Per the norm, his message wasn’t as crisp and articulate as it needs to be in this moment. Bernie Sanders’ supporters aren’t the type of voters to just “vote blue no matter who” and he’s going to need them later this year. At this point, I sound like a broken record harping on Biden’s struggles to connect with his audience. While President Trump’s message is abrasive and at times confounding, the public understands the words coming out of his mouth. It’s sad to state but that’s where this race stands. The often uttered blue wave of Democratic support may become a ripple if Biden’s team doesn’t figure out a way to un-muffle the message.

2020 Election: More Political Prop Bets

Will Trump Complete his First Term?
OptionOdds
Yes-850
No+475

Odds as of April 8 at Bovada

Since Biden established himself as the Democratic front-runner, odds are out on who his running mate will be. During the last debate, the former vice-president pledged to nominate a woman as his running mate.

Former candidate Amy Klobuchar opened as the favorite and Senator Kamala Harris remains the betting favorite at +250, but watch out for Michigan Governor Gretchen Whitmer, whose odds have soared from +1500 to +325 over the past two weeks. A vocal and articulate critic of President Trump in a battleground state, this may be the cheapest her odds will be before Biden names his VP. Tammy Duckworth and Michelle Lujan Grisham also enjoyed notable odds bumps week over week.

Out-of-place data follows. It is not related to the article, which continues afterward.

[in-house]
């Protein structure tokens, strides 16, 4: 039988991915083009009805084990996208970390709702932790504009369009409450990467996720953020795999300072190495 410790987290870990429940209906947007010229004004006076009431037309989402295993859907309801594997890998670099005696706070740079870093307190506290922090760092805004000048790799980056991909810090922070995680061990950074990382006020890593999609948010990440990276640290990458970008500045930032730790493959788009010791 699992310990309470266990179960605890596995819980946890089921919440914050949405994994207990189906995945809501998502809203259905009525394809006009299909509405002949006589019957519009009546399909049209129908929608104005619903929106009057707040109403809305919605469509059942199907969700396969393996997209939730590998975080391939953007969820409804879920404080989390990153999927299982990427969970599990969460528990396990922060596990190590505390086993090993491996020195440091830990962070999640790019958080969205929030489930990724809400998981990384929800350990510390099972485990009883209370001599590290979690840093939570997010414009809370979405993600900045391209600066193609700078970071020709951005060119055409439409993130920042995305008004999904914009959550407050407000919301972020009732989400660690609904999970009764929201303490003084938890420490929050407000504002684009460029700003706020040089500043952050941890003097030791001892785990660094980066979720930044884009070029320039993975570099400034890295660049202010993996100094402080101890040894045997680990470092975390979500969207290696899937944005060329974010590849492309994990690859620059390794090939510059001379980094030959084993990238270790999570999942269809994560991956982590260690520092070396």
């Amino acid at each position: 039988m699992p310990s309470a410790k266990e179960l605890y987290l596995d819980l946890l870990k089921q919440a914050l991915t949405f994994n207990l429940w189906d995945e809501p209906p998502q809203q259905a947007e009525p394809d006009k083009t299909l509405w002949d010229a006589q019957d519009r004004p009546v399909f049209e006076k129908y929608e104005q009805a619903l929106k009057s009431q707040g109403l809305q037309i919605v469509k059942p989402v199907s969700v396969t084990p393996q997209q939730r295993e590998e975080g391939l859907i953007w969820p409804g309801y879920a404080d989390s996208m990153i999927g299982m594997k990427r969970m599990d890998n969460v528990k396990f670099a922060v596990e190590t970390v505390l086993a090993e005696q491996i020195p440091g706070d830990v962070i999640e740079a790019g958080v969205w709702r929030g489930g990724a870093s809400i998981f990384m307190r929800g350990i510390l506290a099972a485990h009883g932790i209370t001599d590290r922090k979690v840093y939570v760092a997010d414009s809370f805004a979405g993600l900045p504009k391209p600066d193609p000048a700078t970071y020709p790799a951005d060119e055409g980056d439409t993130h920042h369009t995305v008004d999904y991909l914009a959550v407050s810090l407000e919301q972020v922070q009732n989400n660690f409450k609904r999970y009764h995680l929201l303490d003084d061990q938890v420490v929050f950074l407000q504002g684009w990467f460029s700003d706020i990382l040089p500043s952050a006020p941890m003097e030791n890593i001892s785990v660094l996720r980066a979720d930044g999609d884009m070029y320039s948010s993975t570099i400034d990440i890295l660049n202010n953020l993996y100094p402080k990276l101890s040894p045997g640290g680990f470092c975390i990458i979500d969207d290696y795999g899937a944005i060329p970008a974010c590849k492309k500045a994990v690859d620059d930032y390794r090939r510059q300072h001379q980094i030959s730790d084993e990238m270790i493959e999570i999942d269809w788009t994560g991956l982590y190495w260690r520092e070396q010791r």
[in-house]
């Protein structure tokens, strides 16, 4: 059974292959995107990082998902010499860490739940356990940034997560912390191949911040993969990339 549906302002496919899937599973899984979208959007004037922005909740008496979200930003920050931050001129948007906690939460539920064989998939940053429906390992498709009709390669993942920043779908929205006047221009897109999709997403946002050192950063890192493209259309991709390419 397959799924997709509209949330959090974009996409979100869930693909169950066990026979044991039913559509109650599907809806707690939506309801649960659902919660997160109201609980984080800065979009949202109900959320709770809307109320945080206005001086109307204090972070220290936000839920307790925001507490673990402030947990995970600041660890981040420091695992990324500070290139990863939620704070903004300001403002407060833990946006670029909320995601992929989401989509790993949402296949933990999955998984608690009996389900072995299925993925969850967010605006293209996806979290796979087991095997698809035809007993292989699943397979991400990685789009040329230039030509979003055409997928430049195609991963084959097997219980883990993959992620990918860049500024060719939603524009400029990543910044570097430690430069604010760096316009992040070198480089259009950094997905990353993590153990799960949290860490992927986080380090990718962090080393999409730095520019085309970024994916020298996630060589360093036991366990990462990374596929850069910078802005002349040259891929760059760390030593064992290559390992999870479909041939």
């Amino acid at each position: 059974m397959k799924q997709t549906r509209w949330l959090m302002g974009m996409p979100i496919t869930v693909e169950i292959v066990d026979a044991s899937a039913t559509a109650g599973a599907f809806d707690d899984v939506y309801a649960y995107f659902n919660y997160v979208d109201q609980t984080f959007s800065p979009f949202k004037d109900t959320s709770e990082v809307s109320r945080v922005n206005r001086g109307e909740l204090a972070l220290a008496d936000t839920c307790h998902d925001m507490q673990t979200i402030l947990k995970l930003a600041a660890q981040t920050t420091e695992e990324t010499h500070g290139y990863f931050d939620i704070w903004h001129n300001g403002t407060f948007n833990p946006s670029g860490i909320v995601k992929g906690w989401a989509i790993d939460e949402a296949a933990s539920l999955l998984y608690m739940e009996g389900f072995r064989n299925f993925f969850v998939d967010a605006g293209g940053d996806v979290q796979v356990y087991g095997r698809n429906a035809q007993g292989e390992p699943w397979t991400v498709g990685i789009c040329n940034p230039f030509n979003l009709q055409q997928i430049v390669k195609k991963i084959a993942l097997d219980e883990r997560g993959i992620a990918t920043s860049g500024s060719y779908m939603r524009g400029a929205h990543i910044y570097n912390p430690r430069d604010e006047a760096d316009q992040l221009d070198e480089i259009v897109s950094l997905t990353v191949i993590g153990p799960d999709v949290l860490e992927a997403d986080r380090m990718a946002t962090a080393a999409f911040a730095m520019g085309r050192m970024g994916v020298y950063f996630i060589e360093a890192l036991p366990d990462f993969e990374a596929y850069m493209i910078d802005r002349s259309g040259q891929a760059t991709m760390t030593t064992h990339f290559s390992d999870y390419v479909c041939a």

Who Will Joe Biden Choose As His Vice-Presidential Running Mate?
OptionApril 8April 2March 25March 13March 10March 8
Kamala Harris+250+210+175+200+250+300
Amy Klobuchar+400+300+300+250+175+220
Stacey Abrams+900+1000+400+500+350+325
Elizabeth Warren+1500+1400+1200+500+1200+425
Gretchen Whitmer+325+600+1500OTBOTBOTB
Catherine Cortez Masto+1000+900+2000+2000+2500+900
Val Demings+1400+1400+2000OTBOTBOTB
Tammy Duckworth+3000+5000+2200OTBOTBOTB
Hillary Clinton+2000+2000+2500OTBOTBOTB
Michelle Obama+3000+3000+2800+1400+1000N/A
Tammy Baldwin+5000+5500+3300OTBOTBOTB
Michelle Lujan Grisham+2400+5500+3500N/A+2000N/A
Tulsi Gabbard+5000+5000+5000OTBOTBOTB
Susan Rice+5000+6600+6000OTBOTBOTB

Odds as of April 8 at Bovada

Popular Vote vs Electoral College Vote Odds

While President Trump won the 2016 Electoral College vote in a landslide, 304-227, Hillary Clinton won the popular vote by nearly three million votes.